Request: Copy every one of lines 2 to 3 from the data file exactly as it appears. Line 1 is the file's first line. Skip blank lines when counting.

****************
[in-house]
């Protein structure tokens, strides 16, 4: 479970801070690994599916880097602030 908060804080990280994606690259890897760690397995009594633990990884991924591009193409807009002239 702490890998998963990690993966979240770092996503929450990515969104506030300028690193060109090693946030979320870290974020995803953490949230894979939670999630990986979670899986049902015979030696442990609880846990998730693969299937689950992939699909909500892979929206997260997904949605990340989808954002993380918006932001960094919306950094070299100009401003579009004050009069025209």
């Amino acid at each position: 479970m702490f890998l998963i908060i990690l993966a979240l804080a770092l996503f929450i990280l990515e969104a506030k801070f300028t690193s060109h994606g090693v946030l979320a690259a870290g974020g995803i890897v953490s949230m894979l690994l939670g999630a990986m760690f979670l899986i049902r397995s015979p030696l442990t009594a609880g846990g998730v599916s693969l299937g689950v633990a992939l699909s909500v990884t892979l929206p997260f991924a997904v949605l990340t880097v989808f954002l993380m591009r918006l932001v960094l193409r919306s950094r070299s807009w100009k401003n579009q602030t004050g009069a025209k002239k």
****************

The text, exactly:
């Protein structure tokens, strides 16, 4: 479970801070690994599916880097602030 908060804080990280994606690259890897760690397995009594633990990884991924591009193409807009002239 702490890998998963990690993966979240770092996503929450990515969104506030300028690193060109090693946030979320870290974020995803953490949230894979939670999630990986979670899986049902015979030696442990609880846990998730693969299937689950992939699909909500892979929206997260997904949605990340989808954002993380918006932001960094919306950094070299100009401003579009004050009069025209």
């Amino acid at each position: 479970m702490f890998l998963i908060i990690l993966a979240l804080a770092l996503f929450i990280l990515e969104a506030k801070f300028t690193s060109h994606g090693v946030l979320a690259a870290g974020g995803i890897v953490s949230m894979l690994l939670g999630a990986m760690f979670l899986i049902r397995s015979p030696l442990t009594a609880g846990g998730v599916s693969l299937g689950v633990a992939l699909s909500v990884t892979l929206p997260f991924a997904v949605l990340t880097v989808f954002l993380m591009r918006l932001v960094l193409r919306s950094r070299s807009w100009k401003n579009q602030t004050g009069a025209k002239k």